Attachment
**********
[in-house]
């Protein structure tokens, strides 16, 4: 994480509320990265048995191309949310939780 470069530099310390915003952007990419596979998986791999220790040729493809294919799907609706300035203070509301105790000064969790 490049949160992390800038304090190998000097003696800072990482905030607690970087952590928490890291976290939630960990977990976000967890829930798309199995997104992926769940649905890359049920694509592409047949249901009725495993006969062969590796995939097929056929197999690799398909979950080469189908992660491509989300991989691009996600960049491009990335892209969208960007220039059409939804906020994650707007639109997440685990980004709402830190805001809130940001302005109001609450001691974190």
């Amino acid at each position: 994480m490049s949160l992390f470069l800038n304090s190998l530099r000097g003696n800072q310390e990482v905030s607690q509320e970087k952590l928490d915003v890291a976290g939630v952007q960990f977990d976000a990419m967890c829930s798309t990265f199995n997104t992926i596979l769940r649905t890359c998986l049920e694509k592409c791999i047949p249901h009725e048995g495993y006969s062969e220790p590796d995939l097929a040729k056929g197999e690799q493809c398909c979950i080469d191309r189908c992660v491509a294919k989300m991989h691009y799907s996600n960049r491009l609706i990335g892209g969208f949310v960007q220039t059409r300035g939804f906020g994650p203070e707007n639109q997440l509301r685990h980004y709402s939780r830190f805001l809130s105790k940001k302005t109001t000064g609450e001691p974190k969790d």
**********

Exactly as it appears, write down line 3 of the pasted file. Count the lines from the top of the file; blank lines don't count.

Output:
């Amino acid at each position: 994480m490049s949160l992390f470069l800038n304090s190998l530099r000097g003696n800072q310390e990482v905030s607690q509320e970087k952590l928490d915003v890291a976290g939630v952007q960990f977990d976000a990419m967890c829930s798309t990265f199995n997104t992926i596979l769940r649905t890359c998986l049920e694509k592409c791999i047949p249901h009725e048995g495993y006969s062969e220790p590796d995939l097929a040729k056929g197999e690799q493809c398909c979950i080469d191309r189908c992660v491509a294919k989300m991989h691009y799907s996600n960049r491009l609706i990335g892209g969208f949310v960007q220039t059409r300035g939804f906020g994650p203070e707007n639109q997440l509301r685990h980004y709402s939780r830190f805001l809130s105790k940001k302005t109001t000064g609450e001691p974190k969790d």